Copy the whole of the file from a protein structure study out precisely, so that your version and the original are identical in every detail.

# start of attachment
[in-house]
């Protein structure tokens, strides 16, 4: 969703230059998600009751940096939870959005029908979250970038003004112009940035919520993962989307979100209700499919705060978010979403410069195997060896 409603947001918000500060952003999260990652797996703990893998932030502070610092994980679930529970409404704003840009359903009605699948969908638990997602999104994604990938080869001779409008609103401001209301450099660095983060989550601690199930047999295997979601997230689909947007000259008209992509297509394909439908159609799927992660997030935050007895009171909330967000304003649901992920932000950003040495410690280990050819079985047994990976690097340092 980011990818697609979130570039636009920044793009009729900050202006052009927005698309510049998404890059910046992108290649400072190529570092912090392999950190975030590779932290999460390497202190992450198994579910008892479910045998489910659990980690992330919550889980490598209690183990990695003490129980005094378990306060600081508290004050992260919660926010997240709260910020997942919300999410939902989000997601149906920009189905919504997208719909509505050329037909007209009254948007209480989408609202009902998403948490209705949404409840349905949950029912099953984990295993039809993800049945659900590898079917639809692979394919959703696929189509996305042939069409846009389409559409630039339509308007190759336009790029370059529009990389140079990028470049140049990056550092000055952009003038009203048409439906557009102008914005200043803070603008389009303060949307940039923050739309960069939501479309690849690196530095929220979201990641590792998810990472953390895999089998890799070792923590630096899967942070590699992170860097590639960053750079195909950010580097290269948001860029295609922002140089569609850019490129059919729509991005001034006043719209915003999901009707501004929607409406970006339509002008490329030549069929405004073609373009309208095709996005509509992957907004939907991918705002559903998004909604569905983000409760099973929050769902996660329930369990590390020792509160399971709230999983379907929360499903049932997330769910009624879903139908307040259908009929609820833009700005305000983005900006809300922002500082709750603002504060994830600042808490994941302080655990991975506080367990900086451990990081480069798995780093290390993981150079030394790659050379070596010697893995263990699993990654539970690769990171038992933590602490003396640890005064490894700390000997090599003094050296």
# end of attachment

[in-house]
């Protein structure tokens, strides 16, 4: 969703230059998600009751940096939870959005029908979250970038003004112009940035919520993962989307979100209700499919705060978010979403410069195997060896 409603947001918000500060952003999260990652797996703990893998932030502070610092994980679930529970409404704003840009359903009605699948969908638990997602999104994604990938080869001779409008609103401001209301450099660095983060989550601690199930047999295997979601997230689909947007000259008209992509297509394909439908159609799927992660997030935050007895009171909330967000304003649901992920932000950003040495410690280990050819079985047994990976690097340092 980011990818697609979130570039636009920044793009009729900050202006052009927005698309510049998404890059910046992108290649400072190529570092912090392999950190975030590779932290999460390497202190992450198994579910008892479910045998489910659990980690992330919550889980490598209690183990990695003490129980005094378990306060600081508290004050992260919660926010997240709260910020997942919300999410939902989000997601149906920009189905919504997208719909509505050329037909007209009254948007209480989408609202009902998403948490209705949404409840349905949950029912099953984990295993039809993800049945659900590898079917639809692979394919959703696929189509996305042939069409846009389409559409630039339509308007190759336009790029370059529009990389140079990028470049140049990056550092000055952009003038009203048409439906557009102008914005200043803070603008389009303060949307940039923050739309960069939501479309690849690196530095929220979201990641590792998810990472953390895999089998890799070792923590630096899967942070590699992170860097590639960053750079195909950010580097290269948001860029295609922002140089569609850019490129059919729509991005001034006043719209915003999901009707501004929607409406970006339509002008490329030549069929405004073609373009309208095709996005509509992957907004939907991918705002559903998004909604569905983000409760099973929050769902996660329930369990590390020792509160399971709230999983379907929360499903049932997330769910009624879903139908307040259908009929609820833009700005305000983005900006809300922002500082709750603002504060994830600042808490994941302080655990991975506080367990900086451990990081480069798995780093290390993981150079030394790659050379070596010697893995263990699993990654539970690769990171038992933590602490003396640890005064490894700390000997090599003094050296």